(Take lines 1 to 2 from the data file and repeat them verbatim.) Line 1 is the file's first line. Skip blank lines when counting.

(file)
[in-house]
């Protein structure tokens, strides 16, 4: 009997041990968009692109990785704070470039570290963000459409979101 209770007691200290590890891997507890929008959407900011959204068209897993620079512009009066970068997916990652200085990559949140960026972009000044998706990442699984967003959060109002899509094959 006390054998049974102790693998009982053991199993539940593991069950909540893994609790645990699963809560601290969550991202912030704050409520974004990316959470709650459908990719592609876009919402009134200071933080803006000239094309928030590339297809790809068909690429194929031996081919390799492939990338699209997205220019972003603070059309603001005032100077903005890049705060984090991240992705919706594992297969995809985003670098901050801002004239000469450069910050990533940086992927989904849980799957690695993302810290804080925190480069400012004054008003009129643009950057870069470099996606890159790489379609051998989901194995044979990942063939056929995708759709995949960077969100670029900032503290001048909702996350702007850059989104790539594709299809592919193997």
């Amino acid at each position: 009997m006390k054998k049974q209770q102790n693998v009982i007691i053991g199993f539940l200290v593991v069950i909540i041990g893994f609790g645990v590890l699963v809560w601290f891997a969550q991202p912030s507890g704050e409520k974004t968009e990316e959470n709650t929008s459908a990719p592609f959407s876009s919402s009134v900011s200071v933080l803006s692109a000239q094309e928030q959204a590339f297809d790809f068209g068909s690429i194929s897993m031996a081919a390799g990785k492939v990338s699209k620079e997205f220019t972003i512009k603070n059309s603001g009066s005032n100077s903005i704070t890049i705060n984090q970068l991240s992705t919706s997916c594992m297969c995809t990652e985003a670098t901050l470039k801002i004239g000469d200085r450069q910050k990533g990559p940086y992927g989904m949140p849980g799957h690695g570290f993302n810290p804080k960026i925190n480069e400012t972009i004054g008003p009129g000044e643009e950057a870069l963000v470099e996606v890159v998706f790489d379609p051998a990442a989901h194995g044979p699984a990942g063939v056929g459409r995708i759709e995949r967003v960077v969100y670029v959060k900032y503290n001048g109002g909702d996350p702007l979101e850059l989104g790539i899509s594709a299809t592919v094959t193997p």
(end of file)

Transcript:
[in-house]
């Protein structure tokens, strides 16, 4: 009997041990968009692109990785704070470039570290963000459409979101 209770007691200290590890891997507890929008959407900011959204068209897993620079512009009066970068997916990652200085990559949140960026972009000044998706990442699984967003959060109002899509094959 006390054998049974102790693998009982053991199993539940593991069950909540893994609790645990699963809560601290969550991202912030704050409520974004990316959470709650459908990719592609876009919402009134200071933080803006000239094309928030590339297809790809068909690429194929031996081919390799492939990338699209997205220019972003603070059309603001005032100077903005890049705060984090991240992705919706594992297969995809985003670098901050801002004239000469450069910050990533940086992927989904849980799957690695993302810290804080925190480069400012004054008003009129643009950057870069470099996606890159790489379609051998989901194995044979990942063939056929995708759709995949960077969100670029900032503290001048909702996350702007850059989104790539594709299809592919193997």